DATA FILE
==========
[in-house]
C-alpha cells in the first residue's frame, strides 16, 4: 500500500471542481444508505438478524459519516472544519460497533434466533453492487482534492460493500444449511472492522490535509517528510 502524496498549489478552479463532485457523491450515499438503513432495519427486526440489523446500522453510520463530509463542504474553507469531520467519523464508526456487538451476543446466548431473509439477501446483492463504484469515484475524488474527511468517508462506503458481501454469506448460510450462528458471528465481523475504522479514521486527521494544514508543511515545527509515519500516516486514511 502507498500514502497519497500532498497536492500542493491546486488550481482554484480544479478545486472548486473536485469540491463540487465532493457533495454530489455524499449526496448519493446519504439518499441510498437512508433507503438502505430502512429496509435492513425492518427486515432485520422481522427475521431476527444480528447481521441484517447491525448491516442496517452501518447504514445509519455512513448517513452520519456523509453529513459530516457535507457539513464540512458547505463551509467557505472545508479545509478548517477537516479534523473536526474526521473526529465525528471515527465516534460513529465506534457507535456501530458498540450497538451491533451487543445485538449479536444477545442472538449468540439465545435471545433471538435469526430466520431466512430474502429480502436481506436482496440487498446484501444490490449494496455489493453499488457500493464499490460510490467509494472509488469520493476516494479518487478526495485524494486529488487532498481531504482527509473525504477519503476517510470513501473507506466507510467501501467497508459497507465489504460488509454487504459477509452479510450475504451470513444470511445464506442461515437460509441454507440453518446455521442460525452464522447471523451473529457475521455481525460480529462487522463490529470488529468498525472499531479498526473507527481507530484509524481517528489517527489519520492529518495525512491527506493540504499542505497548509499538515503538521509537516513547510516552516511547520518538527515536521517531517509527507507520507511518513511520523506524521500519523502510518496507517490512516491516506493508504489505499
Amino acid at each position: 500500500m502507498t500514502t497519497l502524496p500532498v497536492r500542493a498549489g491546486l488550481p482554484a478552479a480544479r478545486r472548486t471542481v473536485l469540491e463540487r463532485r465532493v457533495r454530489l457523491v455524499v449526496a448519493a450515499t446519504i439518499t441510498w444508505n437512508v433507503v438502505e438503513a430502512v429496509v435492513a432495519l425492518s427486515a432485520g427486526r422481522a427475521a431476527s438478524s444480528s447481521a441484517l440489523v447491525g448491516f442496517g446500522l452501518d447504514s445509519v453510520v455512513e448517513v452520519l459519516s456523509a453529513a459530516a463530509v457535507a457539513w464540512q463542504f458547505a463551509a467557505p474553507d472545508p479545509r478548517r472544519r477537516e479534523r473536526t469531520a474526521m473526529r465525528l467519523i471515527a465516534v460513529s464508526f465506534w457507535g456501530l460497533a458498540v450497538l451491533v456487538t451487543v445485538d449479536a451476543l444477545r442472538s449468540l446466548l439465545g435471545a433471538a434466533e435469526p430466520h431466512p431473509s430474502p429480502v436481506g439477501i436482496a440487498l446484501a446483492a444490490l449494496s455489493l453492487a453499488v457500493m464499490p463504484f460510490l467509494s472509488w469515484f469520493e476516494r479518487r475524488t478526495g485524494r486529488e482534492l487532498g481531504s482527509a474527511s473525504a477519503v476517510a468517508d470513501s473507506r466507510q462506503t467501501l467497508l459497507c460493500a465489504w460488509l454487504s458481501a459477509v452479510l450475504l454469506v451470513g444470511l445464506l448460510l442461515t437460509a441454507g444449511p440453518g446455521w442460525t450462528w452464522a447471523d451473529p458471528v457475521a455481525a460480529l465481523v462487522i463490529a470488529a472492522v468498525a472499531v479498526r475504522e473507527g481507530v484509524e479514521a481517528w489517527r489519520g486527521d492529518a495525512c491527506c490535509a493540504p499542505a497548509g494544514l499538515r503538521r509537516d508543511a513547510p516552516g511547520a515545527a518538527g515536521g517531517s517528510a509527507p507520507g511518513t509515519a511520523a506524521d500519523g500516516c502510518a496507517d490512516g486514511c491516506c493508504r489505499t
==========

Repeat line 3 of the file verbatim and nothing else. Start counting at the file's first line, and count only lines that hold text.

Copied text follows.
Amino acid at each position: 500500500m502507498t500514502t497519497l502524496p500532498v497536492r500542493a498549489g491546486l488550481p482554484a478552479a480544479r478545486r472548486t471542481v473536485l469540491e463540487r463532485r465532493v457533495r454530489l457523491v455524499v449526496a448519493a450515499t446519504i439518499t441510498w444508505n437512508v433507503v438502505e438503513a430502512v429496509v435492513a432495519l425492518s427486515a432485520g427486526r422481522a427475521a431476527s438478524s444480528s447481521a441484517l440489523v447491525g448491516f442496517g446500522l452501518d447504514s445509519v453510520v455512513e448517513v452520519l459519516s456523509a453529513a459530516a463530509v457535507a457539513w464540512q463542504f458547505a463551509a467557505p474553507d472545508p479545509r478548517r472544519r477537516e479534523r473536526t469531520a474526521m473526529r465525528l467519523i471515527a465516534v460513529s464508526f465506534w457507535g456501530l460497533a458498540v450497538l451491533v456487538t451487543v445485538d449479536a451476543l444477545r442472538s449468540l446466548l439465545g435471545a433471538a434466533e435469526p430466520h431466512p431473509s430474502p429480502v436481506g439477501i436482496a440487498l446484501a446483492a444490490l449494496s455489493l453492487a453499488v457500493m464499490p463504484f460510490l467509494s472509488w469515484f469520493e476516494r479518487r475524488t478526495g485524494r486529488e482534492l487532498g481531504s482527509a474527511s473525504a477519503v476517510a468517508d470513501s473507506r466507510q462506503t467501501l467497508l459497507c460493500a465489504w460488509l454487504s458481501a459477509v452479510l450475504l454469506v451470513g444470511l445464506l448460510l442461515t437460509a441454507g444449511p440453518g446455521w442460525t450462528w452464522a447471523d451473529p458471528v457475521a455481525a460480529l465481523v462487522i463490529a470488529a472492522v468498525a472499531v479498526r475504522e473507527g481507530v484509524e479514521a481517528w489517527r489519520g486527521d492529518a495525512c491527506c490535509a493540504p499542505a497548509g494544514l499538515r503538521r509537516d508543511a513547510p516552516g511547520a515545527a518538527g515536521g517531517s517528510a509527507p507520507g511518513t509515519a511520523a506524521d500519523g500516516c502510518a496507517d490512516g486514511c491516506c493508504r489505499t